“We talked about how they have a shelf life, especially if they’re focused on a specific artist. They have a built-in audience, but beyond that, how can they stand the test of time? The real test of a timeless musical is if, in 40 years, every high school is doing it. I think that’s why we went back to using their iconic music to reinvent this epic, timeless tale.”

Another part of the appeal was how aptly the couple’s songs fit into Shakespeare’s classic – a coincidence, perhaps, but one that might be better described as synchronicity.

“When Pat and Neil met back in the late ‘70s it was supposed to just be a working relationship, but they fell head over heels in love with each other,” Bredeweg says. “When I got close to them, they told me they had been called the ‘Romeo and Juliet of the music world’ because the labels and managers and PR people were trying to break them up. They wanted Pat to stand on their own and Neil to just be her producing partner, and so much of what the two of them were creating at that time was about that struggle, about fighting that music industry system and saying, ‘let us figure this out for ourselves.’ That’s why so much of their music works inside of this story.”

For Bredeweg, the chance to realize his vision struck an intensely personal chord, too.

“I was always obsessed with the classics, but as a gay kid growing up in the ‘80s, I knew I felt different from everyone else, and as much as I loved them, I couldn’t really ‘attach’ to any character inside them. Nothing felt familiar to me, everything was from the point of view of a white cisgender person – and I always had these dreams, if I ever had any say, that I would love to tackle these classics in a different way and reposition them for a more diverse audience.”

In keeping with this mission, “Invincible” doesn’t just make Verona into a more modern city, but a more diverse one as well. The Capulet and Montague houses are run by the women, whose husbands are both dead; Romeo’s chum Benvolio is nonbinary, and falls in love with Juliet’s nurse; Juliet’s cousin Tybalt is secretly in love with her would-be husband, Paris; Paris himself is the city’s new chancellor, seeking the marriage as a means to control the vast Capulet fortune and deploy it to shore up his political power. In Bredeweg’s updated take on the tale, it’s a story about powerful men with powerful motives, with a matriarchy fighting against the traditional patriarchy and a younger generation trying to take control of its own destiny – and to ensure that it includes the freedom to love who they want.

“That’s obviously something the queer community can really understand,” says Bredweg. “We’ve been there and done that, the fight for marriage equality is all about that. It’s very much at the center of the show, and it was a big reason why I wanted to tackle the story, why I’ve rewritten so many characters with queer identities – taking these figures we thought we knew and giving them a more modern point of view.”

“Our culture is shifting in such huge ways,” he continues. “It goes back to my experience of not being able to find myself in these old tales. We are looking at our past, and pieces of art or the written world, or things in our politics, and we’re trying to reinvent these pinnacle moments in a way to make sure that history doesn’t always repeat, to move forward in different directions that are better for all of us. Especially the younger generations – they’ve stepped into this world where they’ve had no say in how chaotic things feel, and they are trying to take control of their identities and their path forward. That’s really what’s at the heart of our show.”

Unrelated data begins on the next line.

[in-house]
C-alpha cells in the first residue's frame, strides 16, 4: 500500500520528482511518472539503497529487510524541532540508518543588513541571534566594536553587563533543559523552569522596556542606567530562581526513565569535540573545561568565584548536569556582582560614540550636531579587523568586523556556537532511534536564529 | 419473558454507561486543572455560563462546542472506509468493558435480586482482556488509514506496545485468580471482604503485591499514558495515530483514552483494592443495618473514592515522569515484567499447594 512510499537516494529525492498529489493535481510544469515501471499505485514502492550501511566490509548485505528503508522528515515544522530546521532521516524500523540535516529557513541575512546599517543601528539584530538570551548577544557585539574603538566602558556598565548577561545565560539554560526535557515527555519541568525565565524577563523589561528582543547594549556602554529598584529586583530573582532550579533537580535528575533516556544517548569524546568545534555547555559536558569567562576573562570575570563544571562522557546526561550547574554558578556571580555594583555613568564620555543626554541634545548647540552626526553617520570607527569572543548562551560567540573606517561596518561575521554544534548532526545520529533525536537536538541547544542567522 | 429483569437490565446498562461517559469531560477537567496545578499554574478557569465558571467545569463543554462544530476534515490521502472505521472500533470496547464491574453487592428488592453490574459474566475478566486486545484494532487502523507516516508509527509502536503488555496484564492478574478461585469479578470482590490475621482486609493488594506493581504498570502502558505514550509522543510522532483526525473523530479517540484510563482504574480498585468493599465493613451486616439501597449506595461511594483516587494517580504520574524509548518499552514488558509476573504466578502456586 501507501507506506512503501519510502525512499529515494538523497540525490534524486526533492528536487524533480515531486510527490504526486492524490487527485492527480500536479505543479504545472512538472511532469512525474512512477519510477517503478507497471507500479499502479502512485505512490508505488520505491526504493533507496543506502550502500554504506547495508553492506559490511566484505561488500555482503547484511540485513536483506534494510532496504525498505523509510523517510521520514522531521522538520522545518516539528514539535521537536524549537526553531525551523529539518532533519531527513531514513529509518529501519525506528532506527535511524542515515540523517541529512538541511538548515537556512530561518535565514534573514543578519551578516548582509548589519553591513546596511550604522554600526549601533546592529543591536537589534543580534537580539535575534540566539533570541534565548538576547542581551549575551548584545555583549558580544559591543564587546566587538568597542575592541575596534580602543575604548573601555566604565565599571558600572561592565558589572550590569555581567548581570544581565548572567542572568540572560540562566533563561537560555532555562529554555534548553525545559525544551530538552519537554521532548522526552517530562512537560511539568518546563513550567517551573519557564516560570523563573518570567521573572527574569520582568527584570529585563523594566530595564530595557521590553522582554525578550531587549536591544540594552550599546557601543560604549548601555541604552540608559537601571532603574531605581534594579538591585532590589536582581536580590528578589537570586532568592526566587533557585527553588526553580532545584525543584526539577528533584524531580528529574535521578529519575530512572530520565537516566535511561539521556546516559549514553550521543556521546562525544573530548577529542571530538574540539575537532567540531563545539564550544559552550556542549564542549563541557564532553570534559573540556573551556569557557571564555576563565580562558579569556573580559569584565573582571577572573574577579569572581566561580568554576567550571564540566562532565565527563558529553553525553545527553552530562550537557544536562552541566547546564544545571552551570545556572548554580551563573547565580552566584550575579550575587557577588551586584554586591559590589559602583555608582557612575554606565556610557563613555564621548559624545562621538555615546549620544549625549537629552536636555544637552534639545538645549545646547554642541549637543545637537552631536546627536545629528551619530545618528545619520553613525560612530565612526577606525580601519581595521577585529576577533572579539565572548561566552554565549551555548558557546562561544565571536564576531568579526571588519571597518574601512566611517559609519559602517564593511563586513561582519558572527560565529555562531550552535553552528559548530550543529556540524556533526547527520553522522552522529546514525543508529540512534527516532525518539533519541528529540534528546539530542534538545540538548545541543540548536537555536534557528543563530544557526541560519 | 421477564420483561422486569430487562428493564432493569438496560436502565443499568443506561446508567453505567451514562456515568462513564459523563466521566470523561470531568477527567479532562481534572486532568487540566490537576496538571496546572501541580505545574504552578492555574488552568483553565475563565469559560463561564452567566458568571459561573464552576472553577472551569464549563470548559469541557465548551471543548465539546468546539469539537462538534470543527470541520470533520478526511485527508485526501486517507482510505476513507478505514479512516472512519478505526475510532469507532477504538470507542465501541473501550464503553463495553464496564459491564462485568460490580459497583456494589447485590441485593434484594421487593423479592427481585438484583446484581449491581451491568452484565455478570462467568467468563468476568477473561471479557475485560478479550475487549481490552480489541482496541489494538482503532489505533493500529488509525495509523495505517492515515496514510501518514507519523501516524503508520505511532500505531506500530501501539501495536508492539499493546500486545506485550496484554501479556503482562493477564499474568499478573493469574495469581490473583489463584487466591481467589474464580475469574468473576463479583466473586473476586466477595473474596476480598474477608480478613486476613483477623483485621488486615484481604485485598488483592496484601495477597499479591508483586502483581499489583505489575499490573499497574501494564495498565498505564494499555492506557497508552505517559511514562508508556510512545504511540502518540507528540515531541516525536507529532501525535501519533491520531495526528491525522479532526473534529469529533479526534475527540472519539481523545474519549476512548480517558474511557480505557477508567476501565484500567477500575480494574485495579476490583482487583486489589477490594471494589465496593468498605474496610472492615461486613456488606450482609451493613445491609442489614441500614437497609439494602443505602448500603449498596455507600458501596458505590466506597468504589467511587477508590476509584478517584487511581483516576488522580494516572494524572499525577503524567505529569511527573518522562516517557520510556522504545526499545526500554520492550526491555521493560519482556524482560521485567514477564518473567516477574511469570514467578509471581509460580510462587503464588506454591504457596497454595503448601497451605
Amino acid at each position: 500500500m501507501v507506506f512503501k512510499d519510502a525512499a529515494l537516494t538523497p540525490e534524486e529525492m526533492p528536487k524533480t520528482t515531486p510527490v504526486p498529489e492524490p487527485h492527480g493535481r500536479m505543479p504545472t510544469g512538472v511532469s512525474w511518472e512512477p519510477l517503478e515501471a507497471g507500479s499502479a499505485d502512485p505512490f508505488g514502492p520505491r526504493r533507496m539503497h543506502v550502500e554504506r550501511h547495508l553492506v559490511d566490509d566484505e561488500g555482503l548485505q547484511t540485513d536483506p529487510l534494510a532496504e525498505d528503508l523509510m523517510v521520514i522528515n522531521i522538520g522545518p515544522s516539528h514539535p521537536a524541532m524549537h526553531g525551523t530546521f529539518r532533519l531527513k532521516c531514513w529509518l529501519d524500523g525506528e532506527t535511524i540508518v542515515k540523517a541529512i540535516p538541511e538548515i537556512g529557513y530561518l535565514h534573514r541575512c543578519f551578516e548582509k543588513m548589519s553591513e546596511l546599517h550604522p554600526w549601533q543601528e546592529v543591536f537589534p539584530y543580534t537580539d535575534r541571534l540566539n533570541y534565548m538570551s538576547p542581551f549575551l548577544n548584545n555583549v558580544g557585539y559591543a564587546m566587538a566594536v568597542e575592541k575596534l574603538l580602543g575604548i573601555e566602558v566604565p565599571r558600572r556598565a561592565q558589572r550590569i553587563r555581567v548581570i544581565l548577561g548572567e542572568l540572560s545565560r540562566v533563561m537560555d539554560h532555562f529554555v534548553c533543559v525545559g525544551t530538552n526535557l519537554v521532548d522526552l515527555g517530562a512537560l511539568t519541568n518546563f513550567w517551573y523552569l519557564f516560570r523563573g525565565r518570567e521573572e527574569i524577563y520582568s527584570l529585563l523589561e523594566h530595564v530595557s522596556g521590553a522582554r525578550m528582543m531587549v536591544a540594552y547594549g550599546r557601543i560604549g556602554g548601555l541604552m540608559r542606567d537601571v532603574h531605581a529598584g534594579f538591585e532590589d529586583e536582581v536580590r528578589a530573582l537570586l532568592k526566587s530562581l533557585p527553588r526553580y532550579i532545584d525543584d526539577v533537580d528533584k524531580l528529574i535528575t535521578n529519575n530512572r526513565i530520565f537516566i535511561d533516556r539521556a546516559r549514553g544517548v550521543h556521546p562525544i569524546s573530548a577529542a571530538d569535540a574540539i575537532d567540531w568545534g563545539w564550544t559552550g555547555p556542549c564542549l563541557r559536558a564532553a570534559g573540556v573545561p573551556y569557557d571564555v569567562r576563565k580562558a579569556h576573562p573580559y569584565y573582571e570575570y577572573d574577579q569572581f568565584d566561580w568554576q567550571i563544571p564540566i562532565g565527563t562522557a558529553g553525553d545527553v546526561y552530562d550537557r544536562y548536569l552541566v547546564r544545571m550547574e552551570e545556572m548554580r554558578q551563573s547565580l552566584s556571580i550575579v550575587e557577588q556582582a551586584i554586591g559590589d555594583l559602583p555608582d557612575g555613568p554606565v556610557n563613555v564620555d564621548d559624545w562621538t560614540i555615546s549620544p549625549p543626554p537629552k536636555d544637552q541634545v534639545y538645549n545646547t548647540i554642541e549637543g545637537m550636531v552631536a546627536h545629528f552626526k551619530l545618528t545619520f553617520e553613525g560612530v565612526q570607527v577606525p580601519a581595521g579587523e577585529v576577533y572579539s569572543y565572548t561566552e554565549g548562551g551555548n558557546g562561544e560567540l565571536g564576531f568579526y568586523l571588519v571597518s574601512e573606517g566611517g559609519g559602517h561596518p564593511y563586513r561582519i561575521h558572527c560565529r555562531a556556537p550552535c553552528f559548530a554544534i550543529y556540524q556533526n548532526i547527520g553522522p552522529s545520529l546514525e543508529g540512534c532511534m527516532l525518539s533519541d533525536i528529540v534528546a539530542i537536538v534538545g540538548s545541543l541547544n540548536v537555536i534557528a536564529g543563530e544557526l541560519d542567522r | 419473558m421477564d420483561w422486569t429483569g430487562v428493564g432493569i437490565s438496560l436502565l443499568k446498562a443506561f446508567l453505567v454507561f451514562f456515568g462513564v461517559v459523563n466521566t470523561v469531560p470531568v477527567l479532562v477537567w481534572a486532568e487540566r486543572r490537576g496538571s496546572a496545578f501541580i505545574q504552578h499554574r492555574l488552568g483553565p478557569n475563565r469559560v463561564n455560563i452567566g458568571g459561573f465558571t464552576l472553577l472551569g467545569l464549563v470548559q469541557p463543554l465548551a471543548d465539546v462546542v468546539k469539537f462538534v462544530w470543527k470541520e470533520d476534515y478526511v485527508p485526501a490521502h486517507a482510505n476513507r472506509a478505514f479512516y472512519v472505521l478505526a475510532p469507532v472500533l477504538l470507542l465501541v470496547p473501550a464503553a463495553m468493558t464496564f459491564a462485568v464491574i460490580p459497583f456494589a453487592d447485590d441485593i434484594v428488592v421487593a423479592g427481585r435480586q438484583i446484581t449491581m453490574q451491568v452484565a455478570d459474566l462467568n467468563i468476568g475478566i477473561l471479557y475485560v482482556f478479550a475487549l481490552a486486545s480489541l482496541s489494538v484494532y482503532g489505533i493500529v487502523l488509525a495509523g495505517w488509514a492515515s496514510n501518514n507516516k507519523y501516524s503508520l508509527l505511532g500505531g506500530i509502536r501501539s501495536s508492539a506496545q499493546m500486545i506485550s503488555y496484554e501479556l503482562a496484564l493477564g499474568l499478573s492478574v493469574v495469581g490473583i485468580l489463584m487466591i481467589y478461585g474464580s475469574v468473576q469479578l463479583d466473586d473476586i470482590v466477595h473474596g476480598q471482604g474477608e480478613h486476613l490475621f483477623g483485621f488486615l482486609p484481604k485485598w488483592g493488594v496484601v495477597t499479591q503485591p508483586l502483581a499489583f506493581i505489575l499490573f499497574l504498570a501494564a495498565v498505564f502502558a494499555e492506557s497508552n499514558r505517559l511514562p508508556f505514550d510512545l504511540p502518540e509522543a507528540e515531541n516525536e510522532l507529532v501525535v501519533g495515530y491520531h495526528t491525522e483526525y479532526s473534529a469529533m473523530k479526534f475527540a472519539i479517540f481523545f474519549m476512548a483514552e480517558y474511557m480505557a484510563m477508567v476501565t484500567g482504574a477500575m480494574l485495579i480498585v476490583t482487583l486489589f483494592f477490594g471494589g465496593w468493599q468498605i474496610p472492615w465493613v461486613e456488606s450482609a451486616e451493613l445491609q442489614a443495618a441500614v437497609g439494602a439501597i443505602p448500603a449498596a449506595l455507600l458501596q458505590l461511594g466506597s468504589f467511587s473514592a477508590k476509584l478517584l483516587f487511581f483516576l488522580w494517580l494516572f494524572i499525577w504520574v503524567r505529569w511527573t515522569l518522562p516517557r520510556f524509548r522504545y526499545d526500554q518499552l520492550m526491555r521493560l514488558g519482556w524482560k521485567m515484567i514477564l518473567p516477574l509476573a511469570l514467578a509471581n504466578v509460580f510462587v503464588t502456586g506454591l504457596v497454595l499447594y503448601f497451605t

“Invincible” is not, of course, the first time “Romeo and Juliet” has been deconstructed and rebuilt as a musical; apart from the obvious example of “West Side Story,” the recent London import “& Juliet,” now a hot ticket on Broadway, presents an alternative version of the story in which the title character doesn’t kill herself, set to the music of pop songwriter Max Martin – responsible for hits from Britney Spears, the Backstreet Boys, NSYNC, and Céline Dion, among others.

Bredeweg isn’t worried about the competition.

“I never think about that kind of thing,” he tells us. “There’s always room for interpretation with classics of this stature. There’s space for both.”

His production, of course, has the added advantage of showcasing the music of two deeply beloved icons whose recent induction into the Rock and Roll Hall of Fame has catapulted their names back into the public arena in a big way – not that they were ever very far out of it.

For Bredeweg, though, the Benatar/Giraldo connection has always been much more than just a way to make his show marketable. It’s the whole reason “Invincible” even exists.

“Pat captured my heart as a young gay kid for obvious reasons. There was something about her music, and her energy and messaging.

“It made me feel that if someone as powerful as her could exist, then I could, too.”

“Invincible” continues its run at the Wallis until Dec. 18. For tickets and more details, visit their website.